Asian markets were mainly flat Friday with trade quiet across the region as key bourses remained closed for the Christmas holidays, but Shanghai soared to a four-year high as financial stocks surged.
Tokyo inched up 0.06 percent, or 10.21 points, to finish at 17,818.96, while Seoul edged up 0.08 percent, or 1.55 points, to finish at 1,948.16.
Shanghai jumped 2.77 percent, or 85.06 points, to 3,157.60 on turnover of 488.9 billion yuan ($79.9 billion).
The close marked the highest since November 8, 2010 when the Shanghai index ended at 3,159.51 points.
The Shenzhen Composite Index, which tracks stocks on China’s second exchange, rose 1.04 percent, or 14.86 points, to 1,439.48 on turnover of 221.2 billion yuan.
Financial stocks lead the increases -- Bank of Communications rose by 4 percent and Industrial and Commercial Bank of China was 3.2 per cent higher.
In Japan, the market largely shrugged off a barrage of fresh Japanese data that provided further evidence of slowdown in the world's number three economy.
The nation's industrial output suffered a surprise drop in November, turning down after two months of rises.
Japanese core consumer inflation continued to slow in November, dealing another challenge to Tokyo and the Japanese central bank's battle to conquer years of deflation.
Taipei rose 0.6 percent, or 55.37 points, to 9,214.07.
Markets in Hong Kong, Australia, New Zealand, the Philippines and Indonesia were closed Friday for a public holiday.
There was also no overnight guidance from Europe or the US markets, which were closed for Christmas.
Oil prices rose in Asia Friday as dealers reacted to a surprise Islamist attack on Libya's main oil terminals that left 22 soldiers dead.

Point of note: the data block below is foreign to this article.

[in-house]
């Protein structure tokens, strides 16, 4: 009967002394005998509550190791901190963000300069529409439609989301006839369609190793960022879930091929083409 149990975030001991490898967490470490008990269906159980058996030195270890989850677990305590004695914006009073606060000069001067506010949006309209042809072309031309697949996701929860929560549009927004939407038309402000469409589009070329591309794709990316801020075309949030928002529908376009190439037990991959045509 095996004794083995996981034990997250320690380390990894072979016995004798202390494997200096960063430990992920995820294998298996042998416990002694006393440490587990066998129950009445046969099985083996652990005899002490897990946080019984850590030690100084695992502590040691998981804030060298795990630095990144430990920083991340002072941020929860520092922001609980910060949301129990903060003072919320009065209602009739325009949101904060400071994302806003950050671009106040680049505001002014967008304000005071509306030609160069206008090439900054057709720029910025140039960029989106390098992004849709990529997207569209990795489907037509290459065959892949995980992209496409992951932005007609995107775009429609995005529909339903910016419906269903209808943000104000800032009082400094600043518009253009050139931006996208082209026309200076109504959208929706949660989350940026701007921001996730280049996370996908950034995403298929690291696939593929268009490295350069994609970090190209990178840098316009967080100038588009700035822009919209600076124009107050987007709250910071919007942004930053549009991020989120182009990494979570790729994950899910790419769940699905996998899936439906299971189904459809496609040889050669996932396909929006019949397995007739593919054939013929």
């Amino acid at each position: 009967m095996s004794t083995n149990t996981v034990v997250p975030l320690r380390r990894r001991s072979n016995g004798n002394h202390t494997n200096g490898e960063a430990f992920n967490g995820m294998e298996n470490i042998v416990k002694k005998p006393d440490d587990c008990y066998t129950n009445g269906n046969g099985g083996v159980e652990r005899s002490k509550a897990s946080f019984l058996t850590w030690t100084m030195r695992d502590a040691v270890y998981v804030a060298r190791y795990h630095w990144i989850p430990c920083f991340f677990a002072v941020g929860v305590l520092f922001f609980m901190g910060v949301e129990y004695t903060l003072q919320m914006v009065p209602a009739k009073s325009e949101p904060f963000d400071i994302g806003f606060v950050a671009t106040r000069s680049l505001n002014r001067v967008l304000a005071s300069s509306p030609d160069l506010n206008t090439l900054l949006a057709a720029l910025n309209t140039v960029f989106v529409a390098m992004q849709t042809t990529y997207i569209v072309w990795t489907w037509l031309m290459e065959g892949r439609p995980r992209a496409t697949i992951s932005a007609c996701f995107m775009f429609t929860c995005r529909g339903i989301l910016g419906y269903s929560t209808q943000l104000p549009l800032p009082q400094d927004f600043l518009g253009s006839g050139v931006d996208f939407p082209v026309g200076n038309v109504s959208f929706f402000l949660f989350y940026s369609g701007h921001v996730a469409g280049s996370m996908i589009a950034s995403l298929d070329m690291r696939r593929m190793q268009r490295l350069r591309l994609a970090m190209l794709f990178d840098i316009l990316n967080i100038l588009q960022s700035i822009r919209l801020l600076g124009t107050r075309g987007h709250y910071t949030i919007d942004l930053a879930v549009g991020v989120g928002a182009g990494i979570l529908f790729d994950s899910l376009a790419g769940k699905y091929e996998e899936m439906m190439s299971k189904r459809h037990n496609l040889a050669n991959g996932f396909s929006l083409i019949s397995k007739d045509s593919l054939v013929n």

US benchmark West Texas Intermediate for February delivery rose 10 cents to $55.94 in afternoon trade, while Brent for February gained nine cents to $60.33.
Since fresh clashes between government forces and the jihadists erupted on December 13, Libya's oil production has dropped to nearly 350,000 barrels per day compared with 800,000 previously, according to industry experts.
Production in Libya, a member of the OPEC oil-producing cartel, has only just started to rise following a prolonged disruption due to civil unrest.
On the currency markets, the greenback was changing hands at 120.25 yen, edging up from 120.14 in Asia on Thursday.
The euro was mixed at $1.2214 and 146.87 yen, from $1.2216 and 146.78 yen.
Gold was at $1,196.96 an ounce, compared with $1,179.80 late Christmas Eve.
In other markets:
-- Mumbai rose 0.12 percent, or 33.17 points, to end at 27,241.78 points.
Housing Development Finance Corp gained 1.18 percent to 1,114.05 rupees, while auto maker Maruti fell 1.31 percent to 3,330.95 rupees.
-- Kuala Lumpur gained 0.84 percent, or 14.7 points, to 1,764.44.
Malayan Banking rose 1.66 percent to 9.16 ringgit, while AMMB Holdings went up 0.30 percent to 6.60 ringgit.
-- Singapore closed up 0.23 percent, or 7.77 points, to 3,353.68.
Real estate developer Capitaland gained 0.93 percent to Sg$3.27 while United Overseas Bank rose 0.49 percent to Sg$24.48.
-- Bangkok gained 0.3 percent, or 5.52 points, to close at 1,510.41.
True Corporation lost 2.65 percent, or 0.3 points, to 11.00 baht, while Kasikorn Bank gained 0.44 percent, or 1 point, to close at 230.00 baht.